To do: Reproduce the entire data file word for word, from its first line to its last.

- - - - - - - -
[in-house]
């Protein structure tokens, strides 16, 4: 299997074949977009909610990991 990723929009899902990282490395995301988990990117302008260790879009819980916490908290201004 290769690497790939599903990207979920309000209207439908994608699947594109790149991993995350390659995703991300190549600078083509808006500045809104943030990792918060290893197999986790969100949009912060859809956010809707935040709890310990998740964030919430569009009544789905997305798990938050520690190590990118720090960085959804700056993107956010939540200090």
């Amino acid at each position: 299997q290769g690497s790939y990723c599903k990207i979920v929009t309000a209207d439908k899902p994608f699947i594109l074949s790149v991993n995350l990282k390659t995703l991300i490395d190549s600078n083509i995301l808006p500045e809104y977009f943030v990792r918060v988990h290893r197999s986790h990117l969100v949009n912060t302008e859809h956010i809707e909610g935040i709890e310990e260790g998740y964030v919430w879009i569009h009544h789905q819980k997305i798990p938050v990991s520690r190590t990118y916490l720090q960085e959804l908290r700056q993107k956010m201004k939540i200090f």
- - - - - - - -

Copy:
[in-house]
């Protein structure tokens, strides 16, 4: 299997074949977009909610990991 990723929009899902990282490395995301988990990117302008260790879009819980916490908290201004 290769690497790939599903990207979920309000209207439908994608699947594109790149991993995350390659995703991300190549600078083509808006500045809104943030990792918060290893197999986790969100949009912060859809956010809707935040709890310990998740964030919430569009009544789905997305798990938050520690190590990118720090960085959804700056993107956010939540200090």
């Amino acid at each position: 299997q290769g690497s790939y990723c599903k990207i979920v929009t309000a209207d439908k899902p994608f699947i594109l074949s790149v991993n995350l990282k390659t995703l991300i490395d190549s600078n083509i995301l808006p500045e809104y977009f943030v990792r918060v988990h290893r197999s986790h990117l969100v949009n912060t302008e859809h956010i809707e909610g935040i709890e310990e260790g998740y964030v919430w879009i569009h009544h789905q819980k997305i798990p938050v990991s520690r190590t990118y916490l720090q960085e959804l908290r700056q993107k956010m201004k939540i200090f």